Delft artist Tijn Noordenbos produces art for public spaces, and admits he’s used to some of his artworks disappearing. However, the city of Delft trashing his socially-distanced chess table and chairs came as a bit of a surprise.
Around New Year’s Eve, the city of Delft, South Holland picked up the artwork, looking for stuff they could burn. The idea was to get rid of anything that could be set on fire before New Year’s Eve, owing to the fact that fireworks had been banned and people would set (and did set) other stuff on fire.
Noordenbos is not upset, and is already working on a giant Scrabble board, with letters that will be 60 x 60 cm. He hasn’t asked the city permission, which is why his artworks sometimes disappear. It’s part of the game.
And he’s never been fined for leaving his art lying around. His two dolls in the city centre’s Binnenwatersloot have been there for two years, illegally, and have not been removed.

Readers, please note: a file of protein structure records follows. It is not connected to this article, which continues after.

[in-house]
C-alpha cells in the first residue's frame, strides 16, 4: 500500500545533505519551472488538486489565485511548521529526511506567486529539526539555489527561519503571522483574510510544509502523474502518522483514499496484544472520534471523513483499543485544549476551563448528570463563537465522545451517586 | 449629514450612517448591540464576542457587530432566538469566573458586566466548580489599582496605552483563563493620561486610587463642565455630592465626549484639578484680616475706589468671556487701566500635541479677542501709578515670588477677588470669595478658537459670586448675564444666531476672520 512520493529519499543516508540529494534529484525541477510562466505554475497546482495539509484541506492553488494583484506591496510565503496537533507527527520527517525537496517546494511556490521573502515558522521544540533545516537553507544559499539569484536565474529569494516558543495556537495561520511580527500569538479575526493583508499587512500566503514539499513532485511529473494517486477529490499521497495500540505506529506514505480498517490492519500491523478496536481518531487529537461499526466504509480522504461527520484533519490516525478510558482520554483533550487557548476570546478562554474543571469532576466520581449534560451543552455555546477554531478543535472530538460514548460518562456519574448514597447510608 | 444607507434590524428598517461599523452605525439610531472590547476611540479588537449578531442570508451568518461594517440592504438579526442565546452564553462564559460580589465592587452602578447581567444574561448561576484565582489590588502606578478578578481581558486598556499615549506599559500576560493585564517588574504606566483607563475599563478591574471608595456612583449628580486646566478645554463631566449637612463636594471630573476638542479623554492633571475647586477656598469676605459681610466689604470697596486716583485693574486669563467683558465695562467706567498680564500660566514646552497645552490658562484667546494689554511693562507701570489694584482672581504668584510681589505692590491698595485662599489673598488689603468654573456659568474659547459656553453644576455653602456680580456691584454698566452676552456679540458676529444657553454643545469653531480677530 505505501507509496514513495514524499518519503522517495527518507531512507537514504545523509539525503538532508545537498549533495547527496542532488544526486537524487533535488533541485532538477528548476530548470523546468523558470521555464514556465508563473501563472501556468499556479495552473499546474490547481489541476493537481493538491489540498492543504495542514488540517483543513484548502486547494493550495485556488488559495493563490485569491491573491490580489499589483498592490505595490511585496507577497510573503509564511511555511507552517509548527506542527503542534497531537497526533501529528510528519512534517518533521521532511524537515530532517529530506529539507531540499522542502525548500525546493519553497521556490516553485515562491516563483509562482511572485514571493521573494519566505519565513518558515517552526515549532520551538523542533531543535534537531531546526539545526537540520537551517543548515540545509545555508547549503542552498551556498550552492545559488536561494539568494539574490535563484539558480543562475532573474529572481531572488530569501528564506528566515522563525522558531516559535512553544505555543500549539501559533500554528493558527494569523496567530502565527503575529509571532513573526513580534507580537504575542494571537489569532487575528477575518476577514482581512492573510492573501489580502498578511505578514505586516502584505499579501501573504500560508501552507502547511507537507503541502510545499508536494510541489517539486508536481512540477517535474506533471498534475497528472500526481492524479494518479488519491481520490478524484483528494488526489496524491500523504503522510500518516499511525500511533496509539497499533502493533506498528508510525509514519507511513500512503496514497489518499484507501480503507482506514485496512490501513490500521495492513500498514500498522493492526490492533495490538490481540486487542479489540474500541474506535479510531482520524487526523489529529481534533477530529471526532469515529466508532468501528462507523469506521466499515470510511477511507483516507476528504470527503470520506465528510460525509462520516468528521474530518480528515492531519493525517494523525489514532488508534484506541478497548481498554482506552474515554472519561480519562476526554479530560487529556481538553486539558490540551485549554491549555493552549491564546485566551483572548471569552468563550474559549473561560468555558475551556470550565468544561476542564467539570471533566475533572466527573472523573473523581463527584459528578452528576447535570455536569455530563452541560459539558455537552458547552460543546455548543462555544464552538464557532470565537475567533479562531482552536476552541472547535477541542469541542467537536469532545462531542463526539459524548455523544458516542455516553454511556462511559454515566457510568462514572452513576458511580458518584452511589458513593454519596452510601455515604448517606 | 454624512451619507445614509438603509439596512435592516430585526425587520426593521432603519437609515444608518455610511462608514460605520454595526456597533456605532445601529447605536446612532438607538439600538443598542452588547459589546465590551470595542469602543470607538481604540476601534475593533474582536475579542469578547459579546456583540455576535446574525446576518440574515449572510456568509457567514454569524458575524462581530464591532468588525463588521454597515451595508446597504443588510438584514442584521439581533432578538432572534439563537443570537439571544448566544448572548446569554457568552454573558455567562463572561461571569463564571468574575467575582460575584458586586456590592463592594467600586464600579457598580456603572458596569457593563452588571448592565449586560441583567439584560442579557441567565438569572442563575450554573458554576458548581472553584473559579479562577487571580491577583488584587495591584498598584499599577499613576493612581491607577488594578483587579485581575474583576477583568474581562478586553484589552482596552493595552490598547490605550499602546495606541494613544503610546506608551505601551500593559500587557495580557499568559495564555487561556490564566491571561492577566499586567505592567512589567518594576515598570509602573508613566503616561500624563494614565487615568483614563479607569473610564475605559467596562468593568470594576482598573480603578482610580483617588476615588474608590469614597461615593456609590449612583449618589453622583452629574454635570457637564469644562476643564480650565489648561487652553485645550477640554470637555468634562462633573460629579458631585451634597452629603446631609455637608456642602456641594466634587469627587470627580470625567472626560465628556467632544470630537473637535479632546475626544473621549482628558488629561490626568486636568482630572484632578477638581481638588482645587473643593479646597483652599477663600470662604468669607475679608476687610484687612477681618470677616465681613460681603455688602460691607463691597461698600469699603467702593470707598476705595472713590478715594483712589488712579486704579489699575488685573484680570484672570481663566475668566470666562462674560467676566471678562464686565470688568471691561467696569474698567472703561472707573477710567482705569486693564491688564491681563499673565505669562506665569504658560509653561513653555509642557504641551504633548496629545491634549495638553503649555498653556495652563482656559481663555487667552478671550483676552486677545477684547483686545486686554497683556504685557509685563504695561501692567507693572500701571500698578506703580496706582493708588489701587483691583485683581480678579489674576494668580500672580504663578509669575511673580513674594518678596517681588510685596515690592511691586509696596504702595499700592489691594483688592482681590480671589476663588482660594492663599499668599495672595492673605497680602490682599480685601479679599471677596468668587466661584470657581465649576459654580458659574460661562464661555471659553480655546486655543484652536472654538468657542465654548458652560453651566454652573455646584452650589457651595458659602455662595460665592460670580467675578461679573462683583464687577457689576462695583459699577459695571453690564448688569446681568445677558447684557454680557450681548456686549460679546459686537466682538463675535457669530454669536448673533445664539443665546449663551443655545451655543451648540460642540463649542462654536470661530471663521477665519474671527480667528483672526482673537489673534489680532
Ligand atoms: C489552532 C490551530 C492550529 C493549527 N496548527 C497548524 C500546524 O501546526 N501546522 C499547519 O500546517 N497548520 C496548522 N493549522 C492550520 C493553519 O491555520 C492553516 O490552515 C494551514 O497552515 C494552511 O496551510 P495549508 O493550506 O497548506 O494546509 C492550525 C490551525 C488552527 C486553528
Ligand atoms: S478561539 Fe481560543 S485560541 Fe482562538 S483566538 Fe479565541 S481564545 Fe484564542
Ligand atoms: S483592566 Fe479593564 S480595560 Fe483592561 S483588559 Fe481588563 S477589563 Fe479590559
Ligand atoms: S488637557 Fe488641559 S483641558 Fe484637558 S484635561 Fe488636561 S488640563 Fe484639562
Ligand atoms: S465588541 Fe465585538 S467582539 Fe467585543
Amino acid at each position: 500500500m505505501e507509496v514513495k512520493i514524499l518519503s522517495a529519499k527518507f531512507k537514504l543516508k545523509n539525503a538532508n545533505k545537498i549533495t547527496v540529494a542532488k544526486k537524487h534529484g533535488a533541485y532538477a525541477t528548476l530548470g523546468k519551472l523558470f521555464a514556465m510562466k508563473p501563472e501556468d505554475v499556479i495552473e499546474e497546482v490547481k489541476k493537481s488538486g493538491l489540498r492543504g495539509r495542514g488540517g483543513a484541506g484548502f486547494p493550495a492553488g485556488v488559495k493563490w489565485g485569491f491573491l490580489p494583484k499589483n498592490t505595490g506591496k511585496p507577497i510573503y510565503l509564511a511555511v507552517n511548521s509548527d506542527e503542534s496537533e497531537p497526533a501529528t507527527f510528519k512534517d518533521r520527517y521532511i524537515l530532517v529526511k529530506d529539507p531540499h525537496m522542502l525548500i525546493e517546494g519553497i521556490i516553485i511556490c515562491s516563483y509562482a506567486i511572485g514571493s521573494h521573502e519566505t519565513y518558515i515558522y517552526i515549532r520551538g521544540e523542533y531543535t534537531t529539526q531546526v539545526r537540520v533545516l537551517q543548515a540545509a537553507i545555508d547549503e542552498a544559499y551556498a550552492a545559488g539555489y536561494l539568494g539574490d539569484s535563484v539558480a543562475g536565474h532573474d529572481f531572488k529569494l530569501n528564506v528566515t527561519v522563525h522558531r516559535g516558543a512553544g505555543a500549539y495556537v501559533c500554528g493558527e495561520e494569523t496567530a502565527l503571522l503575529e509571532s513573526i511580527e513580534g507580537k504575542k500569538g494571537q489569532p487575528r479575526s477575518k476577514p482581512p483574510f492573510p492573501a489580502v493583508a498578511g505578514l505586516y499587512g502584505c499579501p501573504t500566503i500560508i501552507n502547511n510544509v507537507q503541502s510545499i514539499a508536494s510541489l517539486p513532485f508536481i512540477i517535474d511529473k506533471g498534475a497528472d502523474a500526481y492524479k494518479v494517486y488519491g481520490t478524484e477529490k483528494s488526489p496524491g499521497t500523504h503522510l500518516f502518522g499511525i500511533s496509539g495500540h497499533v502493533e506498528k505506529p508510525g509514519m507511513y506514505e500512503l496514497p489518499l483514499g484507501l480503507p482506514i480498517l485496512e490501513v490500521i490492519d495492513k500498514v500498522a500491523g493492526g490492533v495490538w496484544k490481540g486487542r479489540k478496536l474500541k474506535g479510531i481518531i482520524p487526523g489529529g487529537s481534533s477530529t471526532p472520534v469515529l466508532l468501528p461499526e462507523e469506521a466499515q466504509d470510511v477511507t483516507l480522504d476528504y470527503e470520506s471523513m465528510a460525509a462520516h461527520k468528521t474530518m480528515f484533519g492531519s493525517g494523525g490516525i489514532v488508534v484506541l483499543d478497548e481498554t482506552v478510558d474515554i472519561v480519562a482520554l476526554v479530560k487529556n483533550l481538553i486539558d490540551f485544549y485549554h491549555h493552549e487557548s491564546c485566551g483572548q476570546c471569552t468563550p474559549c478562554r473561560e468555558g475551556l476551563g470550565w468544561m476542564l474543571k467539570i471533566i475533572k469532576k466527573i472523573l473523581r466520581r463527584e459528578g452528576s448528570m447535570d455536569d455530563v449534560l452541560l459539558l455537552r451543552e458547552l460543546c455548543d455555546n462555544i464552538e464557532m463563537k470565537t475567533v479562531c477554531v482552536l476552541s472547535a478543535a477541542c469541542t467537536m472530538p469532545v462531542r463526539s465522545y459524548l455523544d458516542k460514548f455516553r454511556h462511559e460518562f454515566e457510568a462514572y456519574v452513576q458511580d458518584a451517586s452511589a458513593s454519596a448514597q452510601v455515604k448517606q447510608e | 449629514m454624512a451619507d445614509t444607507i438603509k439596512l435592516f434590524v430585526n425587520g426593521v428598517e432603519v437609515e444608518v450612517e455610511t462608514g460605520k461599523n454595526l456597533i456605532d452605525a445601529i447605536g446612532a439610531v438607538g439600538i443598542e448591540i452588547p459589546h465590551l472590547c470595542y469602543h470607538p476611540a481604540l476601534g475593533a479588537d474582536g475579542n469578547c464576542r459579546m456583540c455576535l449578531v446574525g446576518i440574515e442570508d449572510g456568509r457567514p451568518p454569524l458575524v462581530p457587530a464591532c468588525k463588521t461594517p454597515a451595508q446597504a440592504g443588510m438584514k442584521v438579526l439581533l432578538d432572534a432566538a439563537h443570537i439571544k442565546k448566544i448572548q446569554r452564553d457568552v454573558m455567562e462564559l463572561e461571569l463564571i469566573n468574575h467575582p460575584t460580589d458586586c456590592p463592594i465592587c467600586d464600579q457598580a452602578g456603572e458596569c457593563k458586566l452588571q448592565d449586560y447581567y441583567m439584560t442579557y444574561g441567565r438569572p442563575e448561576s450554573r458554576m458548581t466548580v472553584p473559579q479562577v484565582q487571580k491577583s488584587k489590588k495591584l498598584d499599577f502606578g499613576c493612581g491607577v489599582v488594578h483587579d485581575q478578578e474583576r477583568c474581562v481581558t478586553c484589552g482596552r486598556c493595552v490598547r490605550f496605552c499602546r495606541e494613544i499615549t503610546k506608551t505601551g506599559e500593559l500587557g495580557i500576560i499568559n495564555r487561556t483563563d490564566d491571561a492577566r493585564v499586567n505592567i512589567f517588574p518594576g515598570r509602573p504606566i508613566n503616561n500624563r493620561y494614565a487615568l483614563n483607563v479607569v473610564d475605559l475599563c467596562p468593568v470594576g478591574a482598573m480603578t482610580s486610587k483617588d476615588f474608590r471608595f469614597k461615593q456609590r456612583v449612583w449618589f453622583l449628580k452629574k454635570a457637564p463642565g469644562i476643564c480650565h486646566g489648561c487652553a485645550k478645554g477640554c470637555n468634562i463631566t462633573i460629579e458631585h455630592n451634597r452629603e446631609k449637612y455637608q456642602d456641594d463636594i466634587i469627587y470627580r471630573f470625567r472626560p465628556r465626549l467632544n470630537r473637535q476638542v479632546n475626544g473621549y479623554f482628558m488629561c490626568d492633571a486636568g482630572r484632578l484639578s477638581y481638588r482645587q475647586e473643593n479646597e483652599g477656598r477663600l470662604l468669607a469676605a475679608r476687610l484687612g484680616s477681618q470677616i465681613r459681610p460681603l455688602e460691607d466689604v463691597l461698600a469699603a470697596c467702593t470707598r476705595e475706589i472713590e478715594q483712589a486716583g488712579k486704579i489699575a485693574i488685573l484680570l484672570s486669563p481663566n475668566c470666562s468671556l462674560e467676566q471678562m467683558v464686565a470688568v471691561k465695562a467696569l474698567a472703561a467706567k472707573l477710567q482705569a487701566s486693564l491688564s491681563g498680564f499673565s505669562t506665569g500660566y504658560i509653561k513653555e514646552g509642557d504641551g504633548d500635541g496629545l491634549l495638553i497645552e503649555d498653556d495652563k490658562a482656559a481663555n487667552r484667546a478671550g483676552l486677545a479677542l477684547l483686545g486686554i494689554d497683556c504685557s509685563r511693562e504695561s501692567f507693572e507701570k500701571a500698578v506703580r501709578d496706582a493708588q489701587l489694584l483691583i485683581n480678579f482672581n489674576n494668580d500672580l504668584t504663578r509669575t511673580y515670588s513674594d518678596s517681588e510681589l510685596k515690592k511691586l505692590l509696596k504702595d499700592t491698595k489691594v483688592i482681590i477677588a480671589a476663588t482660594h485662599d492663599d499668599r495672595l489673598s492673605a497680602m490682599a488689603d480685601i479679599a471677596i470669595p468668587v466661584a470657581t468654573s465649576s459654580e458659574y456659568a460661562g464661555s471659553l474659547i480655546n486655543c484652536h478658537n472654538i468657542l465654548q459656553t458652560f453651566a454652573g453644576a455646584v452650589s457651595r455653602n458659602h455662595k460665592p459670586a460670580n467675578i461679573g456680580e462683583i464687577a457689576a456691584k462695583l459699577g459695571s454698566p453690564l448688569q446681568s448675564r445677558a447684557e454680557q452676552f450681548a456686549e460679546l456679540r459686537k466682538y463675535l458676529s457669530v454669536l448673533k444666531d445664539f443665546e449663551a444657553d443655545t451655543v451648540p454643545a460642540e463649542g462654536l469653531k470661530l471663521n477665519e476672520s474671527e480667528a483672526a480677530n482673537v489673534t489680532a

You win some, you lose some.
(Link and photo: omroepwest.nl)
Tags: Delft, Noordenbos, street art
You know those ‘paper picks’ you might have seen in real life at a dinner or in a movie featuring a dinner where after the bill was paid, an employee would put it on a paper pick?
This new outdoor piece by Streetart Frankey does the same, but with cars, a nod to when there were more cars than green space at the art installation’s location. The artwork can be admired on the corner of Hondsrugweg and Hettenheuvelweg in Amsterdam Zuidoost, the city’s only exclave. Amusingly enough, I saw it this morning from a bus, but was not quick enough to snap it.
The general area features many large businesses like the big Swedish furniture warehouse and the Johan Cruijff Arena. Soon the are will have a park, surrounded by 5,000 new homes, which are sorely needed in Amsterdam.